Will Middlebrooks had Red Sox fans freaking out yesterday when he injured his right wrist on a swing, was looked at on the field by trainers, and slammed his batting helmet to the ground before exiting the game.
Middlebrooks missed the final two months of last season after fracturing the same wrist, but this time around he appears to have avoided anything serious.
According to Sean McAdam of CSNNE.com the Red Sox think Middlebrooks’ discomfort yesterday was simply due to some scar tissue breaking up, with the third baseman explaining:
That’s our best bet. Nothing’s broken, nothing’s torn. It was just kind of a scary, awkward swing and we wanted to make sure everything’s fine. It’s not as serious as we thought it was. It was just more of a scare because of the area where it was, right where I broke it last year. I just took a swing and obviously it looked pretty awkward and felt just as awkward as it looks.
X-rays weren’t even taken, which clearly suggests everyone is convinced it’s nothing major, but Nick Cafardo of the Boston Globe reports that the Red Sox will send Middlebrooks to a wrist specialist.
After the Cubs won the World Series last month — their first since 1908 — owner Tom Ricketts said he plans to reach out to Steve Bartman to provide “closure.”
Bartman was the fan who interfered with left fielder Moises Alou’s attempt to catch a foul ball in Game 6 of the 2003 NLCS against the Marlins. Alou was particularly irate about Bartman’s presence and it led to the fan becoming persona non grata in Chicago. In the time since, even before the Cubs won the World Series, the club has tried to make amends but Bartman has rejected offers to speak publicly and he has also rejected invitations to Wrigley Field.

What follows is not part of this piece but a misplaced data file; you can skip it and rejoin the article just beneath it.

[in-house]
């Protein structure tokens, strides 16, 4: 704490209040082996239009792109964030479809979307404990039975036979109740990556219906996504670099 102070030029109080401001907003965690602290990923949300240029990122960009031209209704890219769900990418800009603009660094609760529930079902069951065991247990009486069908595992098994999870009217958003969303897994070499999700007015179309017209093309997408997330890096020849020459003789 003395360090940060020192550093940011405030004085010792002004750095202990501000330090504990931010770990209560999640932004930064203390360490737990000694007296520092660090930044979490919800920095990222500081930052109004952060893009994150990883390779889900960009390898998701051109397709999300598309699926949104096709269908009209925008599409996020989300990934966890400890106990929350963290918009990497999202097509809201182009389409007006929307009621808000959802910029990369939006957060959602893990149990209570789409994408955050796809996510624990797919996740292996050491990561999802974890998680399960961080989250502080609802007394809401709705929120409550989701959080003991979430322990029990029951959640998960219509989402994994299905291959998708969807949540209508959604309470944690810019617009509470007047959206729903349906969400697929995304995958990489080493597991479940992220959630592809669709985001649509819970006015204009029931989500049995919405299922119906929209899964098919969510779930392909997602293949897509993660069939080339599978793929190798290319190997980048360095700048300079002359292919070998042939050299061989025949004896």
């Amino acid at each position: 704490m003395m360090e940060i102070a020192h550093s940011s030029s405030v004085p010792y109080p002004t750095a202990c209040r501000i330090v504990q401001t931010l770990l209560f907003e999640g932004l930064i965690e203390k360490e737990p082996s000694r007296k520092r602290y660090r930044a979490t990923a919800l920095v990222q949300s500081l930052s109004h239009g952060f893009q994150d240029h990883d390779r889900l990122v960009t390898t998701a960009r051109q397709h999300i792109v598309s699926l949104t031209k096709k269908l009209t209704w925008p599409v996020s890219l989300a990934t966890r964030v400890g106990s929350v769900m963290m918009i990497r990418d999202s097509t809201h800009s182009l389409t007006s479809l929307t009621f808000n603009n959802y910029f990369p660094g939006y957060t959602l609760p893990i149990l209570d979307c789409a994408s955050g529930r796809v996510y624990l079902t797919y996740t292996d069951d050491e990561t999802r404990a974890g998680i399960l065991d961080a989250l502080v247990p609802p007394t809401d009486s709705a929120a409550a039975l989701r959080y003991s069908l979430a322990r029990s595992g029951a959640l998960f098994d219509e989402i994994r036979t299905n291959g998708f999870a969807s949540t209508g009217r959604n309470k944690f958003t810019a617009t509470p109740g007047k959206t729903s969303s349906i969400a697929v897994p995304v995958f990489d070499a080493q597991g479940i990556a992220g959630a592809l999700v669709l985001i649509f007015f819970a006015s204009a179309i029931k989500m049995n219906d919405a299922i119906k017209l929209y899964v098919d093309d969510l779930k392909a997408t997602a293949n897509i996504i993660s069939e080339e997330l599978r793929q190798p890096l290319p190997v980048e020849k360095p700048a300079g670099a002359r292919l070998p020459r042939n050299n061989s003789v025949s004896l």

Alou pledged to make time to attend any ceremony the Cubs stage for Bartman, Gordon Wittenmyer of the Chicago-Sun Times reports.
Alou said, “Why not? I’d like to meet Bartman.” He continued, “I have nothing against the guy. I said it right after the game. I had the ball, and I got upset, but at the same time it’s not that kid’s fault. Everybody goes to the ballpark, and they bring a glove. Every wants to catch a fly ball.” However, He still maintains that he would have caught the ball if he had not been impeded.
The Diamondbacks announced on Monday that the club signed catcher Jeff Mathis to a two-year, $4 million contract.
Mathis, 33, isn’t much with the stick as he owns a career .197/.254/.308 triple-slash line over parts of 12 seasons in the majors. The veteran, though, is well-regarded for his ability to play defense, call games, handle a pitching staff, and get along with his teammates in the clubhouse. As Craig mentioned last year, Mathis is often talked about as a future manager.
The D-Backs non-tendered Welington Castillo on Friday, so Chris Herrmann and Mathis are the team’s two catchers as presently constructed.